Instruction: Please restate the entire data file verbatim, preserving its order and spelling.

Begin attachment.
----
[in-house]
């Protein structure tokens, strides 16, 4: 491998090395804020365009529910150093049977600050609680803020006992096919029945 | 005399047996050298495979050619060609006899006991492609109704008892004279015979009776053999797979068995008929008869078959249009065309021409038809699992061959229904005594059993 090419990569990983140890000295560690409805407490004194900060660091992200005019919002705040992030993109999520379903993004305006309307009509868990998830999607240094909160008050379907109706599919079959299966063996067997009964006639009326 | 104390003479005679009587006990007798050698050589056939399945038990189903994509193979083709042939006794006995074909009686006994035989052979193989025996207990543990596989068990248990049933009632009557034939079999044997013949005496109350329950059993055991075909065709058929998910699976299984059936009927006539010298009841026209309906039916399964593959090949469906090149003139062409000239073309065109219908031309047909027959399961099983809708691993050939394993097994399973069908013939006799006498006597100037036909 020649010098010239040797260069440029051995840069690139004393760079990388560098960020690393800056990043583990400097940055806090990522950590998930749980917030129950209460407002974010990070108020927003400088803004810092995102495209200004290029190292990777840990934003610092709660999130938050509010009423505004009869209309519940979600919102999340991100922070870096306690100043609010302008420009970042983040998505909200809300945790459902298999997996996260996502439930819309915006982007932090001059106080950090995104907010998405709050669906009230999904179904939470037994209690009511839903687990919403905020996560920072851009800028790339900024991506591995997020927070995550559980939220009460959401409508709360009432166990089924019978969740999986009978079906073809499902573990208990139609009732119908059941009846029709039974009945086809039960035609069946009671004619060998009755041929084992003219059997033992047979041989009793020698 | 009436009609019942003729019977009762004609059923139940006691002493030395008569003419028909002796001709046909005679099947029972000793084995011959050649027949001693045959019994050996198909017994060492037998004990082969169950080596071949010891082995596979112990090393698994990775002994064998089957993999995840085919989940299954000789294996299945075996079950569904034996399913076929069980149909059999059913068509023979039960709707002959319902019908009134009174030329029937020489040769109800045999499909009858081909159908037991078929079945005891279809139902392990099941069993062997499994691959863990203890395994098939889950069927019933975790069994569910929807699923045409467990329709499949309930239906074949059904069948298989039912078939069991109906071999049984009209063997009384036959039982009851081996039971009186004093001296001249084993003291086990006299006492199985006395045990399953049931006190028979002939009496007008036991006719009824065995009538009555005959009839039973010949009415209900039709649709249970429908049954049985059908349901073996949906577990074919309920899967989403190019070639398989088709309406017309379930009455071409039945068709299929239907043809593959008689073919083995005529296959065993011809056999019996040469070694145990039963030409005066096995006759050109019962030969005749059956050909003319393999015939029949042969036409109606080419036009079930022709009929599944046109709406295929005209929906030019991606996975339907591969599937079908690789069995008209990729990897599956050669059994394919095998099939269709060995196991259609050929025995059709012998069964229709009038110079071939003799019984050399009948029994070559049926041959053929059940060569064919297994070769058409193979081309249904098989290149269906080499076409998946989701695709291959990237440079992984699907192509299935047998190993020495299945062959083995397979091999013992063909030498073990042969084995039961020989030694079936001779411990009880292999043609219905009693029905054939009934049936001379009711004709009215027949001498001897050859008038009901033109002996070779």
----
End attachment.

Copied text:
[in-house]
């Protein structure tokens, strides 16, 4: 491998090395804020365009529910150093049977600050609680803020006992096919029945 | 005399047996050298495979050619060609006899006991492609109704008892004279015979009776053999797979068995008929008869078959249009065309021409038809699992061959229904005594059993 090419990569990983140890000295560690409805407490004194900060660091992200005019919002705040992030993109999520379903993004305006309307009509868990998830999607240094909160008050379907109706599919079959299966063996067997009964006639009326 | 104390003479005679009587006990007798050698050589056939399945038990189903994509193979083709042939006794006995074909009686006994035989052979193989025996207990543990596989068990248990049933009632009557034939079999044997013949005496109350329950059993055991075909065709058929998910699976299984059936009927006539010298009841026209309906039916399964593959090949469906090149003139062409000239073309065109219908031309047909027959399961099983809708691993050939394993097994399973069908013939006799006498006597100037036909 020649010098010239040797260069440029051995840069690139004393760079990388560098960020690393800056990043583990400097940055806090990522950590998930749980917030129950209460407002974010990070108020927003400088803004810092995102495209200004290029190292990777840990934003610092709660999130938050509010009423505004009869209309519940979600919102999340991100922070870096306690100043609010302008420009970042983040998505909200809300945790459902298999997996996260996502439930819309915006982007932090001059106080950090995104907010998405709050669906009230999904179904939470037994209690009511839903687990919403905020996560920072851009800028790339900024991506591995997020927070995550559980939220009460959401409508709360009432166990089924019978969740999986009978079906073809499902573990208990139609009732119908059941009846029709039974009945086809039960035609069946009671004619060998009755041929084992003219059997033992047979041989009793020698 | 009436009609019942003729019977009762004609059923139940006691002493030395008569003419028909002796001709046909005679099947029972000793084995011959050649027949001693045959019994050996198909017994060492037998004990082969169950080596071949010891082995596979112990090393698994990775002994064998089957993999995840085919989940299954000789294996299945075996079950569904034996399913076929069980149909059999059913068509023979039960709707002959319902019908009134009174030329029937020489040769109800045999499909009858081909159908037991078929079945005891279809139902392990099941069993062997499994691959863990203890395994098939889950069927019933975790069994569910929807699923045409467990329709499949309930239906074949059904069948298989039912078939069991109906071999049984009209063997009384036959039982009851081996039971009186004093001296001249084993003291086990006299006492199985006395045990399953049931006190028979002939009496007008036991006719009824065995009538009555005959009839039973010949009415209900039709649709249970429908049954049985059908349901073996949906577990074919309920899967989403190019070639398989088709309406017309379930009455071409039945068709299929239907043809593959008689073919083995005529296959065993011809056999019996040469070694145990039963030409005066096995006759050109019962030969005749059956050909003319393999015939029949042969036409109606080419036009079930022709009929599944046109709406295929005209929906030019991606996975339907591969599937079908690789069995008209990729990897599956050669059994394919095998099939269709060995196991259609050929025995059709012998069964229709009038110079071939003799019984050399009948029994070559049926041959053929059940060569064919297994070769058409193979081309249904098989290149269906080499076409998946989701695709291959990237440079992984699907192509299935047998190993020495299945062959083995397979091999013992063909030498073990042969084995039961020989030694079936001779411990009880292999043609219905009693029905054939009934049936001379009711004709009215027949001498001897050859008038009901033109002996070779």